A few weekends ago Seth, Eliza and I needed a break from the smoke, from worrying about the fire that was crawling toward our house, from the pre-evacuation orders that seemed to be heading in our direction. So we left one fire-choked valley for another and went to a wedding where all we had to do was show up and celebrate.
After the ceremony, Seth and I were standing just off the dance floor when the band took a break. Eliza was falling asleep in a backpack on my back and I gently moved my hips to the familiar synthesizers of the hip hop coming from someone’s ipod.
“Does the name Sir Mixalot mean anything to you?” I asked Seth.
“No,” he said with a look that said even more. It was an I-had-far-better-things-to-do-with-my-youth-than-listen-to-cheesy-hip-hop kind of look and I knew it all too well.
“Did you own Thriller? The album that folded out with Michael Jackson dressed in white with that cat or tiger or whatever? Do you even know what Thriller is?” I asked.
“Yes, I know what Thriller is,” he said. “I just didn’t think it was that good.” [Read More]
In June, our 10-month-old daughter finished our last bag of frozen peaches. The same week, my husband and I finished our last jar of the tomato sauce we’d canned, bleary-eyed, last fall.
By then, our freezer seemed to have limitless space and our shelves felt bare. Last season’s food was gone, but the strawberries were coming in at the farm down the road. In a few weeks, the cherries would be ripe at the farm by the lake and the raspberries would be ready in our neighbor’s patch.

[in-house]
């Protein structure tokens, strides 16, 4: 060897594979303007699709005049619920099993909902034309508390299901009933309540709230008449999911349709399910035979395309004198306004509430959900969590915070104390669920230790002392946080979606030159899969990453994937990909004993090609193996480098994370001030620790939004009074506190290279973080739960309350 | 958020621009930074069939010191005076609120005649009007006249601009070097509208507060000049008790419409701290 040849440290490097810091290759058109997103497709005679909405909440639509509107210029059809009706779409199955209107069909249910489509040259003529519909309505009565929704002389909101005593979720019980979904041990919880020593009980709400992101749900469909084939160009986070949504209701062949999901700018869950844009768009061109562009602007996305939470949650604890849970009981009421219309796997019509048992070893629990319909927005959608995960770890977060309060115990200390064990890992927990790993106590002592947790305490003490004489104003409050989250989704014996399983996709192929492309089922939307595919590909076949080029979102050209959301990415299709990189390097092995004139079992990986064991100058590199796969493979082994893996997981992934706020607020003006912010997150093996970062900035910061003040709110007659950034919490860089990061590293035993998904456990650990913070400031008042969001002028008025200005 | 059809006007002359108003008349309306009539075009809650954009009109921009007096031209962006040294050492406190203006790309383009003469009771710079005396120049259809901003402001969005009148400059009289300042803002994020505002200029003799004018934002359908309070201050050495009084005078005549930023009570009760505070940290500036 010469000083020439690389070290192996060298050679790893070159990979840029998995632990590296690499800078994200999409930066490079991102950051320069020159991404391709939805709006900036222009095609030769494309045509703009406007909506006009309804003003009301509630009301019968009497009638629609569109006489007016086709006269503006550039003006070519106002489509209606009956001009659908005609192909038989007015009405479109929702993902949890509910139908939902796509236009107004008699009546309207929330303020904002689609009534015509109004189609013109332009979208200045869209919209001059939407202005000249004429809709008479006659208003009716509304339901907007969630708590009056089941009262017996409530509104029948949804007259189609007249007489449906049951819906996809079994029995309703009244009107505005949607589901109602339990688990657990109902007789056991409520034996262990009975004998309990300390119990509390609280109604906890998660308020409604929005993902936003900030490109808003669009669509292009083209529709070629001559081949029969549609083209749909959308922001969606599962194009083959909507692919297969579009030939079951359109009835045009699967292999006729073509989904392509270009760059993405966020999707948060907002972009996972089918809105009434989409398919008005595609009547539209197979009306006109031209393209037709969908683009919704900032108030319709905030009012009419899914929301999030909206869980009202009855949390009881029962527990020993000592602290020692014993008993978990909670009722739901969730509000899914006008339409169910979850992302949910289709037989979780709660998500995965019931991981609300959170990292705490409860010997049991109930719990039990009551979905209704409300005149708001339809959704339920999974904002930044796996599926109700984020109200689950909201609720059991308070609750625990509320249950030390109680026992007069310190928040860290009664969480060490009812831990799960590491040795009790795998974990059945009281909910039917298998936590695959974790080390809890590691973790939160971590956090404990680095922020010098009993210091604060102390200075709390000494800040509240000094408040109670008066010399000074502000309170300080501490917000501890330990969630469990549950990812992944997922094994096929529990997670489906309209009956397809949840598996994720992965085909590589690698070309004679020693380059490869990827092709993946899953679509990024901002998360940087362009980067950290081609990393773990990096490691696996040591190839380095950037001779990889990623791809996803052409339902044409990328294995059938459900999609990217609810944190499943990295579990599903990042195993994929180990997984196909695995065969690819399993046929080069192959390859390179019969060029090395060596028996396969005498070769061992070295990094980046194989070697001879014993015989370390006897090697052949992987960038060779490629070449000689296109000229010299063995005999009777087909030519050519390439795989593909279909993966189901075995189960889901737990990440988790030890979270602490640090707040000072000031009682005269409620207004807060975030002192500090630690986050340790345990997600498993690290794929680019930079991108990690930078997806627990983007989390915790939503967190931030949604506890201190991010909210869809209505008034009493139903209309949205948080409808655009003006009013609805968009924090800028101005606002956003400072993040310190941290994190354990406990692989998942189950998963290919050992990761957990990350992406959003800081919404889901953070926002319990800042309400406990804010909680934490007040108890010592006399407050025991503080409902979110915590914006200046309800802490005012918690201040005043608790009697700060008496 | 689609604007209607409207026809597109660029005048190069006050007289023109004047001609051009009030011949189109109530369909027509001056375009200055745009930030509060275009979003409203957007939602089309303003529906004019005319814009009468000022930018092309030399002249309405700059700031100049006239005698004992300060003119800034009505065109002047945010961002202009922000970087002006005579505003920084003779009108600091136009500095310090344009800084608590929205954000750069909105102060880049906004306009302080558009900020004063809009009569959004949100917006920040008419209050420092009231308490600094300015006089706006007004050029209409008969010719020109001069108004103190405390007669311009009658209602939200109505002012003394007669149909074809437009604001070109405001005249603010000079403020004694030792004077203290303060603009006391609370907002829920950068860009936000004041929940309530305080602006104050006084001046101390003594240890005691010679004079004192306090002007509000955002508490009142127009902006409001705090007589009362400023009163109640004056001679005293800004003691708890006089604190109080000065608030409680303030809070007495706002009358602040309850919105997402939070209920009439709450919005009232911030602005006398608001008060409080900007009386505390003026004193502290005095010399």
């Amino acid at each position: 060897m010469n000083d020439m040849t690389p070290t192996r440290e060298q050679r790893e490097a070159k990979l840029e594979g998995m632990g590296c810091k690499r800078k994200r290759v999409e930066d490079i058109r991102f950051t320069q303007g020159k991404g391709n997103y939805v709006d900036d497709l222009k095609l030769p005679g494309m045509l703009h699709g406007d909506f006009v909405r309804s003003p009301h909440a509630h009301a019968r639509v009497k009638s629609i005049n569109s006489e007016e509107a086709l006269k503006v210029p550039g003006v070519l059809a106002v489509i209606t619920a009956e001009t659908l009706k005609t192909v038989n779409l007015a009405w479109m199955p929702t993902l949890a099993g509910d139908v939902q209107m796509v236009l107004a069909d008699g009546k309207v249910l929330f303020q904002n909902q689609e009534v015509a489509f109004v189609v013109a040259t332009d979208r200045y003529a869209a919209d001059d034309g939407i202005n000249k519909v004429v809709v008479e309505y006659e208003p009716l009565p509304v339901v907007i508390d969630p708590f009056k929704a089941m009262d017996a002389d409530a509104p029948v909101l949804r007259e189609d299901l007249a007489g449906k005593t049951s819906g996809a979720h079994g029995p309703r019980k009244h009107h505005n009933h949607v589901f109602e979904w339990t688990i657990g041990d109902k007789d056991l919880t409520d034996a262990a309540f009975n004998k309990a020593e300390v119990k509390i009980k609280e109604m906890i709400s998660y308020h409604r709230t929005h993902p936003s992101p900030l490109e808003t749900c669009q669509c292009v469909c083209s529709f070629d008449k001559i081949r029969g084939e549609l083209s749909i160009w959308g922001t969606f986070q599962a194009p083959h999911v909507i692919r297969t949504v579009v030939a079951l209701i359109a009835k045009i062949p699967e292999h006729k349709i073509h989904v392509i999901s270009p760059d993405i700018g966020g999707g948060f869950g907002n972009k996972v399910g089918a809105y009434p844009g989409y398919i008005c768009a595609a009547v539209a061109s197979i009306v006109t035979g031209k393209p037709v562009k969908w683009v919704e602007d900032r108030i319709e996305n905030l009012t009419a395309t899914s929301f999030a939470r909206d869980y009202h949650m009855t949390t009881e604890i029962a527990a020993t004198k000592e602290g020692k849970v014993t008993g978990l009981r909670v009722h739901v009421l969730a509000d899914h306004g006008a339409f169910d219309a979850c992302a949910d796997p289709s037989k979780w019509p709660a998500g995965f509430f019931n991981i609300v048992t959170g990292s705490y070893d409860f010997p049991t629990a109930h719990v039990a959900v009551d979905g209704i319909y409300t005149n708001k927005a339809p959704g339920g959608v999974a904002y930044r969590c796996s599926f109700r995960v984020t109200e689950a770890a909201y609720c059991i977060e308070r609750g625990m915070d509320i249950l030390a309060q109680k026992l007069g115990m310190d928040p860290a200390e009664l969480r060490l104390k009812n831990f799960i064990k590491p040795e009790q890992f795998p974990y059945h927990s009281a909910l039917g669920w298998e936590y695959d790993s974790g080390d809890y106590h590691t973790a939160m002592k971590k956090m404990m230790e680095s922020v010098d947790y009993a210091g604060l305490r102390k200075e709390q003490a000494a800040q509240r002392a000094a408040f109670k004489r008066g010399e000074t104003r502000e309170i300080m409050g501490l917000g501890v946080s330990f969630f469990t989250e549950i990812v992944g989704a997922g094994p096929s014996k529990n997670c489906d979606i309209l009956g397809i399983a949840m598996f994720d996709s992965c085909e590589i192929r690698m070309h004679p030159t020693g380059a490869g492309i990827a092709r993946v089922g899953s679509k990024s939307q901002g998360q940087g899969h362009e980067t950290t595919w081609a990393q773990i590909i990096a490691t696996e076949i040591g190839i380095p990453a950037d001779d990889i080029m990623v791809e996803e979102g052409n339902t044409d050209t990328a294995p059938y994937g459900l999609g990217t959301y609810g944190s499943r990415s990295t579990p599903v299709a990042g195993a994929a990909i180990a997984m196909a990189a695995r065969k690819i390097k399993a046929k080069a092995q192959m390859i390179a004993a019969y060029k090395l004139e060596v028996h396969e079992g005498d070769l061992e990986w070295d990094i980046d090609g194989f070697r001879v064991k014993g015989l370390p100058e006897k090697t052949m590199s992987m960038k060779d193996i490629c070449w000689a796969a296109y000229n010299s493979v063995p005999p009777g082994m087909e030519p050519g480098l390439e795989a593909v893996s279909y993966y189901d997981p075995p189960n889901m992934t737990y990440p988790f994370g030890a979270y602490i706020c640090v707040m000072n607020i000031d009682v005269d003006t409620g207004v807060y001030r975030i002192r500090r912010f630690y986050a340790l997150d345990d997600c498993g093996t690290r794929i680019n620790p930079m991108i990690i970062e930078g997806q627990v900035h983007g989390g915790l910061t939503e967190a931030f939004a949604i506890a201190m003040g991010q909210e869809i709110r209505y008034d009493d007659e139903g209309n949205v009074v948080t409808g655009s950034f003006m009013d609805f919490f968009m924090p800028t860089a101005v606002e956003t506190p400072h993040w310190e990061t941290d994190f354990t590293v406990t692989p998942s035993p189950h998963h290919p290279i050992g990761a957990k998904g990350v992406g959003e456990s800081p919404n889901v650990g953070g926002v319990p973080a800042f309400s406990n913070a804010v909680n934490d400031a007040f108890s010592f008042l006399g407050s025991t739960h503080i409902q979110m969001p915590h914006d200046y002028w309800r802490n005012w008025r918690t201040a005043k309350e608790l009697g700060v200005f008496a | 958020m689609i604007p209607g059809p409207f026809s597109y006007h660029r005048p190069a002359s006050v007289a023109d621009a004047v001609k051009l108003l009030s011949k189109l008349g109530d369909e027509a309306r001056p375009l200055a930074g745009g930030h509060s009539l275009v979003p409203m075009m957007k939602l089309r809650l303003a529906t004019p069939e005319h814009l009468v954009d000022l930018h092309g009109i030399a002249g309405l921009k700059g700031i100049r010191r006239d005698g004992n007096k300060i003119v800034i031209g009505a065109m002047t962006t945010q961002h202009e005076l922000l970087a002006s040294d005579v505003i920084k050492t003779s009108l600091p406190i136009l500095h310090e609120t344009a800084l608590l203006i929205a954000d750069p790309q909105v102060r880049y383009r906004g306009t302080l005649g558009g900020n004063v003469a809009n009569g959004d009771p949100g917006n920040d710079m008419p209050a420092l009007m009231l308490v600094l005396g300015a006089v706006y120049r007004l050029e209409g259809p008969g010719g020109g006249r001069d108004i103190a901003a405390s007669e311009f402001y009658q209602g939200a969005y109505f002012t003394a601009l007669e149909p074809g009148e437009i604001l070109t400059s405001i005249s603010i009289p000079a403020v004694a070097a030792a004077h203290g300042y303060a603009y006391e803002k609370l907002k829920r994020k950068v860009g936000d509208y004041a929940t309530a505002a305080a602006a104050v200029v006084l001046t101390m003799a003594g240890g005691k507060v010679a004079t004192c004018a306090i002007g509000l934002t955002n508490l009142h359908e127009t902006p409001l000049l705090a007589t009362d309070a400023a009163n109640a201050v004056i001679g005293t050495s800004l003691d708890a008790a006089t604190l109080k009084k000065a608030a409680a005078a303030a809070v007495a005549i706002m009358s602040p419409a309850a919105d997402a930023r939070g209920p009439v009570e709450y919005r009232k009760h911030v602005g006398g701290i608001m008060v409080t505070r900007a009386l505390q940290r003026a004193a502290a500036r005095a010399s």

Slowly, our own garden would start to produce. In early September, we’ll pull tomatoes, onions, potatoes, carrots, and squash. We’ll pick basil. We’ll pick beans. We’ll freeze, we’ll dry, we’ll can. [Read More]
I got off the plane in Charlotte, N.C. near my parents’ house two weeks ago tired but happy to see them. Eliza had slept on two of our three flights that day and she was asleep again as my dad drove us down the eight-lane highway to his house.
Eliza woke to the humidity of the South in August, the cool of my parents’ house and an excited white dog at which she pointed and said, “Da?” We slept that night, a long journey complete. During the night I noticed I couldn’t get comfortable. My stomach was rolling and I couldn’t make it stop. By morning the rolling had turned into cramping and before I knew it I was in the middle of a bout with the stomach flu. As the morning went on and I got sicker and sicker, my 13-year-old sister realized that either she was going to have to take care of Eliza all day or she’d need to call in reinforcements. She opted for the latter and called my stepmother who kindly came home from work. [Read more]